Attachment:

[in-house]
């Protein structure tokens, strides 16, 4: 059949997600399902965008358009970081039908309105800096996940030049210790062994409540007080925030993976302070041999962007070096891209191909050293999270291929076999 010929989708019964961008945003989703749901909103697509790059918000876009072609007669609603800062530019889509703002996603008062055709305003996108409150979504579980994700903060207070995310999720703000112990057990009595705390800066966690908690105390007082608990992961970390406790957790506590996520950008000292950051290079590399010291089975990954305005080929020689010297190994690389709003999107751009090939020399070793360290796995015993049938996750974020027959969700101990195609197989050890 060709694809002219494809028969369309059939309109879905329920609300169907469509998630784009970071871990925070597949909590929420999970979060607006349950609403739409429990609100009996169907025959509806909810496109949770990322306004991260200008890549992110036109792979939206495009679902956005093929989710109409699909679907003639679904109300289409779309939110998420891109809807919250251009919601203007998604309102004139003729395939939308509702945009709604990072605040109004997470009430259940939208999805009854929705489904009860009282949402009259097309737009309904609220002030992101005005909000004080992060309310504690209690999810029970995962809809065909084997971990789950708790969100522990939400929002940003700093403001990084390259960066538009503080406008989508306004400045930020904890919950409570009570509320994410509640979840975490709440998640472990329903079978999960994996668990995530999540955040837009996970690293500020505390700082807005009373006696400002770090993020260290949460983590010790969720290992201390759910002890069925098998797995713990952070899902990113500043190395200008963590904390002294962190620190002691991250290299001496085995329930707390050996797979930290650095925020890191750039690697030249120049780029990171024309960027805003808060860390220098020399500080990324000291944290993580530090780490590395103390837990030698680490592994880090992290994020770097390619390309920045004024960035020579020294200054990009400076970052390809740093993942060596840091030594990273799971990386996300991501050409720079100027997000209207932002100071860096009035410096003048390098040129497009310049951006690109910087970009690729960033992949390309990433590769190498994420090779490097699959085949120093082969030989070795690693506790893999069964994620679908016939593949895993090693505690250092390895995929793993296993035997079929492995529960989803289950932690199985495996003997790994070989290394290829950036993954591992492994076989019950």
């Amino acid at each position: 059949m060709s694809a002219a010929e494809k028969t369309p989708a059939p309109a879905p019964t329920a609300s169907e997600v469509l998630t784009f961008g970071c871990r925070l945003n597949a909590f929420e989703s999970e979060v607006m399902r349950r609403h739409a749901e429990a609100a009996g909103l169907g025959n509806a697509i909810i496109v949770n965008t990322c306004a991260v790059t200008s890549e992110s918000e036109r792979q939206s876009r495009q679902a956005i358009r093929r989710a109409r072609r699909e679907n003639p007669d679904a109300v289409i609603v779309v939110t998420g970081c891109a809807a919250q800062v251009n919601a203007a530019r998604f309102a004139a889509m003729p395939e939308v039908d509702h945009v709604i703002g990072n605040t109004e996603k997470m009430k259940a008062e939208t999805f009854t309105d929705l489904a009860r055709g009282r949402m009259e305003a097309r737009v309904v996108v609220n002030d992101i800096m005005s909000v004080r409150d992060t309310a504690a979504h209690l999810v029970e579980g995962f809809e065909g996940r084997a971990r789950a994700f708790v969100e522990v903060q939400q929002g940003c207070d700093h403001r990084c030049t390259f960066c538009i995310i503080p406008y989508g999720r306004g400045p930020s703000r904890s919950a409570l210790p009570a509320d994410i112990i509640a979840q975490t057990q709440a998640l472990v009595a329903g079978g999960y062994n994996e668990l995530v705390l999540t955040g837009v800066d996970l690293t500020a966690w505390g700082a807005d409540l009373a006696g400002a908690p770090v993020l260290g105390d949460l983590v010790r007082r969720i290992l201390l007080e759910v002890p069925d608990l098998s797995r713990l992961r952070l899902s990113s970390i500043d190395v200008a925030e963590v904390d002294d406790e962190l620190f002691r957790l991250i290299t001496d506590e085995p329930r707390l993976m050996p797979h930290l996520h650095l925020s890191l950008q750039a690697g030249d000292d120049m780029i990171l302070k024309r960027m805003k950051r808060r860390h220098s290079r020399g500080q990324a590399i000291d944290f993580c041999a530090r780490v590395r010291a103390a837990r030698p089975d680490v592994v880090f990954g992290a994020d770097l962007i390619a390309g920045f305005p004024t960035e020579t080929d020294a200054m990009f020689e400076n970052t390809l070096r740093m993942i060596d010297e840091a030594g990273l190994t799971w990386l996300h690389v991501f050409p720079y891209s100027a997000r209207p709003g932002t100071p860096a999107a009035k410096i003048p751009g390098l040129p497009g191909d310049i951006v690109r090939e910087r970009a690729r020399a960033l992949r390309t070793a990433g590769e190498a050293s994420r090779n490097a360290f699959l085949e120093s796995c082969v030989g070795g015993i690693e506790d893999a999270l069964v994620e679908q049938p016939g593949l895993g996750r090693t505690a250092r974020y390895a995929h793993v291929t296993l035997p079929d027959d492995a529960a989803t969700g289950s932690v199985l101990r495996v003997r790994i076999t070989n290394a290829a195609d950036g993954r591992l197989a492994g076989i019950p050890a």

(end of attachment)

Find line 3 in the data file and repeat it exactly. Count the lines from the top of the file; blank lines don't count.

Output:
């Amino acid at each position: 059949m060709s694809a002219a010929e494809k028969t369309p989708a059939p309109a879905p019964t329920a609300s169907e997600v469509l998630t784009f961008g970071c871990r925070l945003n597949a909590f929420e989703s999970e979060v607006m399902r349950r609403h739409a749901e429990a609100a009996g909103l169907g025959n509806a697509i909810i496109v949770n965008t990322c306004a991260v790059t200008s890549e992110s918000e036109r792979q939206s876009r495009q679902a956005i358009r093929r989710a109409r072609r699909e679907n003639p007669d679904a109300v289409i609603v779309v939110t998420g970081c891109a809807a919250q800062v251009n919601a203007a530019r998604f309102a004139a889509m003729p395939e939308v039908d509702h945009v709604i703002g990072n605040t109004e996603k997470m009430k259940a008062e939208t999805f009854t309105d929705l489904a009860r055709g009282r949402m009259e305003a097309r737009v309904v996108v609220n002030d992101i800096m005005s909000v004080r409150d992060t309310a504690a979504h209690l999810v029970e579980g995962f809809e065909g996940r084997a971990r789950a994700f708790v969100e522990v903060q939400q929002g940003c207070d700093h403001r990084c030049t390259f960066c538009i995310i503080p406008y989508g999720r306004g400045p930020s703000r904890s919950a409570l210790p009570a509320d994410i112990i509640a979840q975490t057990q709440a998640l472990v009595a329903g079978g999960y062994n994996e668990l995530v705390l999540t955040g837009v800066d996970l690293t500020a966690w505390g700082a807005d409540l009373a006696g400002a908690p770090v993020l260290g105390d949460l983590v010790r007082r969720i290992l201390l007080e759910v002890p069925d608990l098998s797995r713990l992961r952070l899902s990113s970390i500043d190395v200008a925030e963590v904390d002294d406790e962190l620190f002691r957790l991250i290299t001496d506590e085995p329930r707390l993976m050996p797979h930290l996520h650095l925020s890191l950008q750039a690697g030249d000292d120049m780029i990171l302070k024309r960027m805003k950051r808060r860390h220098s290079r020399g500080q990324a590399i000291d944290f993580c041999a530090r780490v590395r010291a103390a837990r030698p089975d680490v592994v880090f990954g992290a994020d770097l962007i390619a390309g920045f305005p004024t960035e020579t080929d020294a200054m990009f020689e400076n970052t390809l070096r740093m993942i060596d010297e840091a030594g990273l190994t799971w990386l996300h690389v991501f050409p720079y891209s100027a997000r209207p709003g932002t100071p860096a999107a009035k410096i003048p751009g390098l040129p497009g191909d310049i951006v690109r090939e910087r970009a690729r020399a960033l992949r390309t070793a990433g590769e190498a050293s994420r090779n490097a360290f699959l085949e120093s796995c082969v030989g070795g015993i690693e506790d893999a999270l069964v994620e679908q049938p016939g593949l895993g996750r090693t505690a250092r974020y390895a995929h793993v291929t296993l035997p079929d027959d492995a529960a989803t969700g289950s932690v199985l101990r495996v003997r790994i076999t070989n290394a290829a195609d950036g993954r591992l197989a492994g076989i019950p050890a």